Business experts are charging corporations across New York and the nation to weigh in on the U.S. Supreme Court's draft decision to overturn Roe v. Wade, saying businesses will play a critical role in helping people navigate the consequences surrounding the moral challenge.
Kathryn Wylde, president and CEO of nonprofit Partnership for New York City, wrote an op-ed in Barron's on Friday that businesses must evaluate the impact the potential court decision will have on their employees, employee benefits, policies and charitable giving and prepare to educate their staff about available reproductive health care where they work.
"Business cannot ignore the potential economic, health and societal implications of a decision that will upend the legal framework for reproductive rights that has been in place for generations," Wylde wrote. "On the other hand, no company is eager to insert itself into what will be a most contentious debate during the 2022 election cycle and beyond."
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Stakeholders and customers alike form relationships with corporate boards and companies in alignment with their beliefs. They stand ready to pull support or boycott brands that are against their values on significant social issues while business decisions, including compensation practices, supply chain management, mergers and acquisitions remain subject to public scrutiny.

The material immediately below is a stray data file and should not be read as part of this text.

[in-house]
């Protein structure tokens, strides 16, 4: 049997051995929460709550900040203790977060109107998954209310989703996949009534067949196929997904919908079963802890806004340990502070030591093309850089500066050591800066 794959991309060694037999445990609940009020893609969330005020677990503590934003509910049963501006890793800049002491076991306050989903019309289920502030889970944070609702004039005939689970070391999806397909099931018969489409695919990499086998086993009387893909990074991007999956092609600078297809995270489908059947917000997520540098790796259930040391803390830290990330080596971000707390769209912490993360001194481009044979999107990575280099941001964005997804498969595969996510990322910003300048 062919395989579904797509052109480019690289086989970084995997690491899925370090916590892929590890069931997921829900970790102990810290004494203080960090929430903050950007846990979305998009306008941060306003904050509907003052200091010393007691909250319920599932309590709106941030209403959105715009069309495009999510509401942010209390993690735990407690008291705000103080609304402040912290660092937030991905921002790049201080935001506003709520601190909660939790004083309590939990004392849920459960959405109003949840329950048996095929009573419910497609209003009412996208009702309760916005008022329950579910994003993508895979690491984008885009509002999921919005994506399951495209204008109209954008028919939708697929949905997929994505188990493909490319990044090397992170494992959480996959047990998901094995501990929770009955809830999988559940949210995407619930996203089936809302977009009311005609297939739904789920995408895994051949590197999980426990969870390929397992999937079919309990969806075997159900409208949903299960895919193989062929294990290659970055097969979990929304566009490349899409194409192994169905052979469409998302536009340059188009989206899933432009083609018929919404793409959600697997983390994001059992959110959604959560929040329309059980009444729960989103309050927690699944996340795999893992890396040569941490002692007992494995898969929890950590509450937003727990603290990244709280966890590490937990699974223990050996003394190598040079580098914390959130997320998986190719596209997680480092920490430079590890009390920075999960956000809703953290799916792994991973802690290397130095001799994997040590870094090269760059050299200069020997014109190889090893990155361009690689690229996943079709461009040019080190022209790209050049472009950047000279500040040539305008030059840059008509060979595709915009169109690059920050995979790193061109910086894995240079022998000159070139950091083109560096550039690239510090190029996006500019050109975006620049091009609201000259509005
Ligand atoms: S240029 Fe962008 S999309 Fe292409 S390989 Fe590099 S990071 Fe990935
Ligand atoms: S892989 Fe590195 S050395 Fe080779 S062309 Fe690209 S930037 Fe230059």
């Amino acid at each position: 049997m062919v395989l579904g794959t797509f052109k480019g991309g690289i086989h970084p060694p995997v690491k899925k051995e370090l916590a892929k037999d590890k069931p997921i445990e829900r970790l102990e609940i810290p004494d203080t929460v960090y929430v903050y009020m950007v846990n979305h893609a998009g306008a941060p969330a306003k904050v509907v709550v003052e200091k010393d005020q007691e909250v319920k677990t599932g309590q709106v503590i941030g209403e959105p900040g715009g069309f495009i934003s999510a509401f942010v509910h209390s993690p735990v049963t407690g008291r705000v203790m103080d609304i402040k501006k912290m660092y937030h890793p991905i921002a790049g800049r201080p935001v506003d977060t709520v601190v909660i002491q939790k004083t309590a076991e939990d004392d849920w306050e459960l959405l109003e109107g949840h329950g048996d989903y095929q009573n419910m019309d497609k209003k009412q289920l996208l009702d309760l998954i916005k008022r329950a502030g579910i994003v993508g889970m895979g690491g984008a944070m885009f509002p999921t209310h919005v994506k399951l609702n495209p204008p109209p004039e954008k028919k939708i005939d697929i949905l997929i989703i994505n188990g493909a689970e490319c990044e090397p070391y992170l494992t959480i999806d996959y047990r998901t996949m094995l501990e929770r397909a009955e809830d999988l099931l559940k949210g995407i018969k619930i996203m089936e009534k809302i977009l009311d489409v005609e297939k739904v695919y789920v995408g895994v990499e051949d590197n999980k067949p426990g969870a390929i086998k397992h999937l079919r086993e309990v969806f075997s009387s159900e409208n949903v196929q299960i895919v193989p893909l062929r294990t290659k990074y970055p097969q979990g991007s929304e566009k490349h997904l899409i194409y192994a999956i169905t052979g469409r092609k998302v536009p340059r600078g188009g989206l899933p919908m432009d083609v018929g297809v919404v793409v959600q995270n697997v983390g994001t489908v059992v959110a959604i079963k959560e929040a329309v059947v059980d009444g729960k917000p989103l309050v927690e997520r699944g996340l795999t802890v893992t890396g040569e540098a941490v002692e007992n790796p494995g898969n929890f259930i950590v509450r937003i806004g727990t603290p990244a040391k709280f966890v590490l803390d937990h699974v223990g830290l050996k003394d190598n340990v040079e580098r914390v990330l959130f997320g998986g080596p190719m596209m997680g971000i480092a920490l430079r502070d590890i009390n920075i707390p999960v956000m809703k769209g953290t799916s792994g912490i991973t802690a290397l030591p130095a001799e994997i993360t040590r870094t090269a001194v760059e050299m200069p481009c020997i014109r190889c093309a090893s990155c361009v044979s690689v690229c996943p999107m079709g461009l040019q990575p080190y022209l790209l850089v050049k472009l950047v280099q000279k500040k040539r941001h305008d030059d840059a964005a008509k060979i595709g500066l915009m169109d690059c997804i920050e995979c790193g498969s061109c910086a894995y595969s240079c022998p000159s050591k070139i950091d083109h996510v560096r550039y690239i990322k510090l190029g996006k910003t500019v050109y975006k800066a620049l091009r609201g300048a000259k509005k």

"Social media has given voice to constituencies that were once easily dismissed as sideshows at annual shareholder meetings," Wylde said, later citing the economic impact of former President Donald Trump's posts on Twitter about the U.S. withdrawal from the Paris Climate Accords. "Today, even a few disgruntled voices can create a tsunami of employee, customer and investor activism that companies cannot ignore."
Wylde stressed the days where businesses could function at the corporate level without taking a position in national or local policy debates are over, shifting to stakeholder capitalism in recent years.
"This shift has led to pressure for corporate leaders to take stands on a range of issues that were previously considered off-limits, including marriage equality, immigration, climate change, gun control, racial justice, voter access, and even the legitimacy of the 2020 presidential election," Wylde said.
Businesses have weighed in on significant national issues including the COVID-19 pandemic over the last two years, with global corporations playing a leadership role at the onset of the public health crisis in spring 2020 when companies sent personal protective equipment to health care and essential workers. Wylde also noted the prominence of corporations publicly standing with U.S. Centers for Disease Control & Prevention protocols.
"American business could take a similar approach if there is a reversal of Roe v. Wade, sticking to the facts and responding to the health and economic consequences that will surely follow that decision," Wylde said. "Prior to Roe v. Wade, unwanted pregnancies and the obligations of single parenting had forced young women out of the workforce, ended their educational opportunities and driven families onto welfare rolls. Presumably, many of the same issues will re-emerge in states that deny reproductive rights.
"...Corporate America would accomplish little by protesting a Supreme Court decision, but can play a critical role in mitigating the unfortunate consequences of striking down Roe v. Wade," she added.